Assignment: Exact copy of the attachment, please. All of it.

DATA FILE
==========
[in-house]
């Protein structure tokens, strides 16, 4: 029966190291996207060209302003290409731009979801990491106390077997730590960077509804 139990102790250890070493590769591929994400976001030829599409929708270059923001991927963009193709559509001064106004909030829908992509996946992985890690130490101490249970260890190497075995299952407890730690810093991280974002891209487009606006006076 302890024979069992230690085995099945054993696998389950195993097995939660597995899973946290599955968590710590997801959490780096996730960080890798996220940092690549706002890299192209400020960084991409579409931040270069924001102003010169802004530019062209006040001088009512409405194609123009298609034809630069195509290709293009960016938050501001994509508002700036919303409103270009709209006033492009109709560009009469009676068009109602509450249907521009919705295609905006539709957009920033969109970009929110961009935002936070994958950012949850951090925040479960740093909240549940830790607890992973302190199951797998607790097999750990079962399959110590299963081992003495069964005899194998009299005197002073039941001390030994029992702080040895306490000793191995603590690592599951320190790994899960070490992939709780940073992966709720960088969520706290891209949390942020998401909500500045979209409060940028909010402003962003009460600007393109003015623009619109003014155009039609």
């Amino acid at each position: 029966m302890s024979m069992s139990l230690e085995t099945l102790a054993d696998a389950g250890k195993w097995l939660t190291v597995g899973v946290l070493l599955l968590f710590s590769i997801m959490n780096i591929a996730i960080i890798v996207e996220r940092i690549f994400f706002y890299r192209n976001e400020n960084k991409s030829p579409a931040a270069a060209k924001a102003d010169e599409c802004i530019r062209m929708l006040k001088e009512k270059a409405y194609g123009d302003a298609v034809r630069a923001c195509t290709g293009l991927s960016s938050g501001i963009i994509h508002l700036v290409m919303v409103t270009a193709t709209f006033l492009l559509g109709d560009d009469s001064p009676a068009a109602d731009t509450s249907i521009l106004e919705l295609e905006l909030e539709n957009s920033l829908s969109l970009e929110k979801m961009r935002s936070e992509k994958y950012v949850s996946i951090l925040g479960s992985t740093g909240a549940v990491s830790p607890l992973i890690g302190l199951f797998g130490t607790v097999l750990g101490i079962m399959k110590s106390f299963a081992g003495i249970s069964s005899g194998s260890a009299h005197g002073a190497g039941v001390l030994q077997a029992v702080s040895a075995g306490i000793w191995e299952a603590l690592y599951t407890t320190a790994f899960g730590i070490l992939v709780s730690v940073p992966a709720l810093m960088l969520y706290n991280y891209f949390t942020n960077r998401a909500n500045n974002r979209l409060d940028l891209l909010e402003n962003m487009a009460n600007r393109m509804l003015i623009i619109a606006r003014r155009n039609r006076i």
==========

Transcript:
[in-house]
């Protein structure tokens, strides 16, 4: 029966190291996207060209302003290409731009979801990491106390077997730590960077509804 139990102790250890070493590769591929994400976001030829599409929708270059923001991927963009193709559509001064106004909030829908992509996946992985890690130490101490249970260890190497075995299952407890730690810093991280974002891209487009606006006076 302890024979069992230690085995099945054993696998389950195993097995939660597995899973946290599955968590710590997801959490780096996730960080890798996220940092690549706002890299192209400020960084991409579409931040270069924001102003010169802004530019062209006040001088009512409405194609123009298609034809630069195509290709293009960016938050501001994509508002700036919303409103270009709209006033492009109709560009009469009676068009109602509450249907521009919705295609905006539709957009920033969109970009929110961009935002936070994958950012949850951090925040479960740093909240549940830790607890992973302190199951797998607790097999750990079962399959110590299963081992003495069964005899194998009299005197002073039941001390030994029992702080040895306490000793191995603590690592599951320190790994899960070490992939709780940073992966709720960088969520706290891209949390942020998401909500500045979209409060940028909010402003962003009460600007393109003015623009619109003014155009039609």
């Amino acid at each position: 029966m302890s024979m069992s139990l230690e085995t099945l102790a054993d696998a389950g250890k195993w097995l939660t190291v597995g899973v946290l070493l599955l968590f710590s590769i997801m959490n780096i591929a996730i960080i890798v996207e996220r940092i690549f994400f706002y890299r192209n976001e400020n960084k991409s030829p579409a931040a270069a060209k924001a102003d010169e599409c802004i530019r062209m929708l006040k001088e009512k270059a409405y194609g123009d302003a298609v034809r630069a923001c195509t290709g293009l991927s960016s938050g501001i963009i994509h508002l700036v290409m919303v409103t270009a193709t709209f006033l492009l559509g109709d560009d009469s001064p009676a068009a109602d731009t509450s249907i521009l106004e919705l295609e905006l909030e539709n957009s920033l829908s969109l970009e929110k979801m961009r935002s936070e992509k994958y950012v949850s996946i951090l925040g479960s992985t740093g909240a549940v990491s830790p607890l992973i890690g302190l199951f797998g130490t607790v097999l750990g101490i079962m399959k110590s106390f299963a081992g003495i249970s069964s005899g194998s260890a009299h005197g002073a190497g039941v001390l030994q077997a029992v702080s040895a075995g306490i000793w191995e299952a603590l690592y599951t407890t320190a790994f899960g730590i070490l992939v709780s730690v940073p992966a709720l810093m960088l969520y706290n991280y891209f949390t942020n960077r998401a909500n500045n974002r979209l409060d940028l891209l909010e402003n962003m487009a009460n600007r393109m509804l003015i623009i619109a606006r003014r155009n039609r006076i």